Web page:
Comments on Do Not Call

I got some good comments from Jason and Denise after my post on the National Do Not Call Registry. I got permission to post some of the comment.

What happens if we follow the personal responsibility road a little further?In the above example, personal responsibility has to be taken in order to get on the do-not-call registry. However, the program is still a government bureaucracy funded at taxpayer expense (unless of course fines for non-compliance fund the program).

To look further even than these avenues – if a large majority of individuals would refuse to do business with companies that engage in telemarketing (and spam, for that matter), their work would become less profitable, and they would find less intrusive ways to advertise. They only call and e-mail now because it’s working. If they stop making money at it, they’ll stop doing it.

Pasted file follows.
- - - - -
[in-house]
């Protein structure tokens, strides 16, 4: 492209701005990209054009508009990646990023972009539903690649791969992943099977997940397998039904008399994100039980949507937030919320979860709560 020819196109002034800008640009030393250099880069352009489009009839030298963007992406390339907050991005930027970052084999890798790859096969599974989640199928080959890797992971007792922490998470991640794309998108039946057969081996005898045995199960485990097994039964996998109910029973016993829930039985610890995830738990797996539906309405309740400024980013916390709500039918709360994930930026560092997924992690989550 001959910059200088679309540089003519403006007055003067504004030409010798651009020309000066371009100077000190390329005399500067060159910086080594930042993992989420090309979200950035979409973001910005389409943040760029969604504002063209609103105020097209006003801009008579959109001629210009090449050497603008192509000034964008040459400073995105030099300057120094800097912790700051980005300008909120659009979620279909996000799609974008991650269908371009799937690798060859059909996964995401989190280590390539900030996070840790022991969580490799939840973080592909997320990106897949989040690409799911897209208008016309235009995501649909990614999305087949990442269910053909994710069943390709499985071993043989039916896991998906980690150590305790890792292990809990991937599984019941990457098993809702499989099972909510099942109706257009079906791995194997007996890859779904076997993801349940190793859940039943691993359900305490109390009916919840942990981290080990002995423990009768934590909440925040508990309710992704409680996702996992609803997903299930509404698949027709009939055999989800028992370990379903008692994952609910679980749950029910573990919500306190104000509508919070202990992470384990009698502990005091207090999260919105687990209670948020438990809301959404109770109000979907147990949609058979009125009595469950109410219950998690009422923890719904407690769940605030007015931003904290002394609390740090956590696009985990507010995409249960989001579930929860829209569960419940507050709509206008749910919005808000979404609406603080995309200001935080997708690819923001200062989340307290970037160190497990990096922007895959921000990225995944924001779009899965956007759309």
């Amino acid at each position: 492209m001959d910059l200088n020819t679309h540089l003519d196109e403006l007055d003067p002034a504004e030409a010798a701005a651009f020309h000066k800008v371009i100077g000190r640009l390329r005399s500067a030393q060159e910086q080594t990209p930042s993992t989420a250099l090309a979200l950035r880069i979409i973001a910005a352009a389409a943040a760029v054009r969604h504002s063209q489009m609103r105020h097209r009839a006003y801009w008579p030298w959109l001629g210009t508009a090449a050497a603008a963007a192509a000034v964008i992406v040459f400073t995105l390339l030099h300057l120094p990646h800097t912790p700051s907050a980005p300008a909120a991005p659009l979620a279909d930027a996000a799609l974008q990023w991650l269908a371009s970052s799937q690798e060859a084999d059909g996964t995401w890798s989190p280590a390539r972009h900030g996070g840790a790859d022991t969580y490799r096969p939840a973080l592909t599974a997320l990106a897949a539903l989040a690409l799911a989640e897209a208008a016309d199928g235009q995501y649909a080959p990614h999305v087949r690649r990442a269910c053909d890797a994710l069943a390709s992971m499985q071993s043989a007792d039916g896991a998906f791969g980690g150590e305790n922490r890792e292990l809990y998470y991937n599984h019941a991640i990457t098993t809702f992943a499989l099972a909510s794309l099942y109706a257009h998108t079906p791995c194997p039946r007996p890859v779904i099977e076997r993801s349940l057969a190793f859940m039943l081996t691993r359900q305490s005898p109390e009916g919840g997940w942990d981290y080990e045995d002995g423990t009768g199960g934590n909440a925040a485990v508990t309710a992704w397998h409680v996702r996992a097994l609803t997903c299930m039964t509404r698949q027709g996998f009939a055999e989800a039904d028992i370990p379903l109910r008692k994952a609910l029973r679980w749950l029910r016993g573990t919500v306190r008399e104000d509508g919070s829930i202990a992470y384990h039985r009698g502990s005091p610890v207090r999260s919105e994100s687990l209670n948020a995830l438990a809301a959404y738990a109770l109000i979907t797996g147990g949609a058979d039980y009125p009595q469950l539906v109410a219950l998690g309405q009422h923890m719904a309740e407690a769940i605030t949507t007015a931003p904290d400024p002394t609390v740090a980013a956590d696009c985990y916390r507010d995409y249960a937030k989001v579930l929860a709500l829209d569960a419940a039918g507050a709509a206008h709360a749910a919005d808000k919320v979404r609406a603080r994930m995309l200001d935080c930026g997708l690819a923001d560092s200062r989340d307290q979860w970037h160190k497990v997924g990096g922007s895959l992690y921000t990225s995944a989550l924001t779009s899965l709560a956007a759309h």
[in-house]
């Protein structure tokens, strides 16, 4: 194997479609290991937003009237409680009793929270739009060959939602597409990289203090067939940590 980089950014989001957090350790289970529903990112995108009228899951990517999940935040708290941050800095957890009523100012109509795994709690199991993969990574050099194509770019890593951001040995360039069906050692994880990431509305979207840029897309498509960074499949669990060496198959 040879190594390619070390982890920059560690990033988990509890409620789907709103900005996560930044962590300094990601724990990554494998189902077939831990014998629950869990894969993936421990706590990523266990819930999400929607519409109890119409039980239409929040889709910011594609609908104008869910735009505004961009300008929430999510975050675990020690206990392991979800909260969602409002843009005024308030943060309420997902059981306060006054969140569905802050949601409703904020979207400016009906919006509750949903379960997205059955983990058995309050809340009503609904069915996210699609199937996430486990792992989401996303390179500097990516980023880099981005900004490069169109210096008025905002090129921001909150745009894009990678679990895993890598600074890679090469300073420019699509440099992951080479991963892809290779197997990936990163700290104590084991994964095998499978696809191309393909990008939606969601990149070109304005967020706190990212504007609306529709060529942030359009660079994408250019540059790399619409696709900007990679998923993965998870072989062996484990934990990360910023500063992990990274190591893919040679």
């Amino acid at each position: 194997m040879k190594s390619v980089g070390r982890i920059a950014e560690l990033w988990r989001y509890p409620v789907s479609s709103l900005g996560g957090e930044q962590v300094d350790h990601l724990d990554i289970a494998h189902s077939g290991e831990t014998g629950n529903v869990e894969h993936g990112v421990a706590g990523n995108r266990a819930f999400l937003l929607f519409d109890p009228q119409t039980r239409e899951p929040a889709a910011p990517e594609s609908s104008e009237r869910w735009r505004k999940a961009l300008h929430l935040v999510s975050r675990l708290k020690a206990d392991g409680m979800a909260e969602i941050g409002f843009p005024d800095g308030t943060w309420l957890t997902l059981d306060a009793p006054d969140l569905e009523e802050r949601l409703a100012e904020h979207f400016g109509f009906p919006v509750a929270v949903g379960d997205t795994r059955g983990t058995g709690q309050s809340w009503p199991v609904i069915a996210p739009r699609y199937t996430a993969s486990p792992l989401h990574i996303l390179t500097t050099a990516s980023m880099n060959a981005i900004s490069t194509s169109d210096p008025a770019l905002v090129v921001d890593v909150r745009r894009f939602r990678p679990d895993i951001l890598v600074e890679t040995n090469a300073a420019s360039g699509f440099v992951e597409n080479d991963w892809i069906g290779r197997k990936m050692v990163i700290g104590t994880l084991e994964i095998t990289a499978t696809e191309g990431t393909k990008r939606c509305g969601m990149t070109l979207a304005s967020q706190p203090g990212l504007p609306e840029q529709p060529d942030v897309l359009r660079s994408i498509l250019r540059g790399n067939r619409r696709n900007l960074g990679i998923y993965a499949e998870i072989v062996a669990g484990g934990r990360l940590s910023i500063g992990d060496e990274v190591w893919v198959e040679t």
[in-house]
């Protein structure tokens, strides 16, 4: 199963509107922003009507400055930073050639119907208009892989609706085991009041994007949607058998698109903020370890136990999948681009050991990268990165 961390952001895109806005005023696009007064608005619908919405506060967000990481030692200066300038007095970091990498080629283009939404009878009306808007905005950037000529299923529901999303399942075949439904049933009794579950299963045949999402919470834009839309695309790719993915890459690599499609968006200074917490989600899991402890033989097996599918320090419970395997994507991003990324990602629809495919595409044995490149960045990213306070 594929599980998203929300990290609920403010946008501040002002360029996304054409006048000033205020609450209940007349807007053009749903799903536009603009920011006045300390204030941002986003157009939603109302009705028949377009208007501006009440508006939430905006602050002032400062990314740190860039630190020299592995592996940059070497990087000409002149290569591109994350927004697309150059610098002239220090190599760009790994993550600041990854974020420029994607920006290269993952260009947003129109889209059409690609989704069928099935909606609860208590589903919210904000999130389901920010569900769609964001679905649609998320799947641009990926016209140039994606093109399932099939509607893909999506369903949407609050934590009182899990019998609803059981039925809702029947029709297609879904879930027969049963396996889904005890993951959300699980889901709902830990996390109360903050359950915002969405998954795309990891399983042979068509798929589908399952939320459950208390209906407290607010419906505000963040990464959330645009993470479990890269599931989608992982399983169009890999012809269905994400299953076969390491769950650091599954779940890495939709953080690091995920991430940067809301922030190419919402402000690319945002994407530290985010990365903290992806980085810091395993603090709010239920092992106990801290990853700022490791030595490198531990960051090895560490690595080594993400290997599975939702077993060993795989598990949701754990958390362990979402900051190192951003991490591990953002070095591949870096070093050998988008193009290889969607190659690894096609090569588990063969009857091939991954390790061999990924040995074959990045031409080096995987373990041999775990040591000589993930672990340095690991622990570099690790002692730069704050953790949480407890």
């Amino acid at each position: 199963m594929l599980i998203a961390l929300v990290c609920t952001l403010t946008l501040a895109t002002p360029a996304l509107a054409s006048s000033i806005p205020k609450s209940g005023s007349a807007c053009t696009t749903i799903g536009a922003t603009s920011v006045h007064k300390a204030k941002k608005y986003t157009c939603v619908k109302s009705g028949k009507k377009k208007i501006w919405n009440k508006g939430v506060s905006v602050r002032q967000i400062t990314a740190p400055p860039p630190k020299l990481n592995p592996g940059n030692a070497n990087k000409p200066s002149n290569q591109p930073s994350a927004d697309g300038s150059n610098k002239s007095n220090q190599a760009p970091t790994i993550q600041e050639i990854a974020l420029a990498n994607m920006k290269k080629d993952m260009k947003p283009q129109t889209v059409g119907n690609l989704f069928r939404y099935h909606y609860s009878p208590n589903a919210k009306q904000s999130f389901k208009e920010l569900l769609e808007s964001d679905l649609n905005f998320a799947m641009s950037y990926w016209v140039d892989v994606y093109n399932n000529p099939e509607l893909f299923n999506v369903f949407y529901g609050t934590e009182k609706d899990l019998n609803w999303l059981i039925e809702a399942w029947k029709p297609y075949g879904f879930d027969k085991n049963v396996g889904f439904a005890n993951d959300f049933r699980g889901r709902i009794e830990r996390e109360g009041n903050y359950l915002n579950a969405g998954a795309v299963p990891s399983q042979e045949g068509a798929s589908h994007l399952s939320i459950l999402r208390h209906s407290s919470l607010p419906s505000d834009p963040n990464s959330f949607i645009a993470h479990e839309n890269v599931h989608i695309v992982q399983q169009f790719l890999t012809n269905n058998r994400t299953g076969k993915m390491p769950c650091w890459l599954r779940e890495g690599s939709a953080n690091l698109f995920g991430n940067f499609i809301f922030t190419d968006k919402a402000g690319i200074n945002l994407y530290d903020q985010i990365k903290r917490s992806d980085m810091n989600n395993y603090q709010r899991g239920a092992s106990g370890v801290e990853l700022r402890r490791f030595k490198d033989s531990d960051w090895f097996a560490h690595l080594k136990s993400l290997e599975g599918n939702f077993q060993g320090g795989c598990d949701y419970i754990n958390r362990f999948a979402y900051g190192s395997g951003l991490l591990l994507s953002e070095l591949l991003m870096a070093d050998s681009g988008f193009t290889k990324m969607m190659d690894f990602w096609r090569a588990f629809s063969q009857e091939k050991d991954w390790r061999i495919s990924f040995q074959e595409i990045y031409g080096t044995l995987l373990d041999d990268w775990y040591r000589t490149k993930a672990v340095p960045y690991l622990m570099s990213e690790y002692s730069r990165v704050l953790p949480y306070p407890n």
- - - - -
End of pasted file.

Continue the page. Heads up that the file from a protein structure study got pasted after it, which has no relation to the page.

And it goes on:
I’m not exactly complaining about the do-not-call list – I’m on it myself. I like what it does. However, I do recognize that so much of what we, as Americans complain about (such as unwanted phone solicitation), need not be brought before our local or federal government. We are big kids and can handle these things on our own.

Much, if not most, of what government does these days can be handled by private citizens taking personal responsibility, by private organizations working to improve society, and by private entrepreneurial businesses seeking to make a buck by providing a wanted service for pay.

That sounds like the kind of small government that we really need. Let people take responsibility for themselves and their actions and not make everything an avenue for government involvement.

About David

David is the father of 8 extremely organized children (4 girls / 4 boys) who is constantly seeking answers to tough questions related to parenting, education and politics while moonlighting for 40 hours each week as a technology professional. He also enjoys cooking, gardening, and sports.

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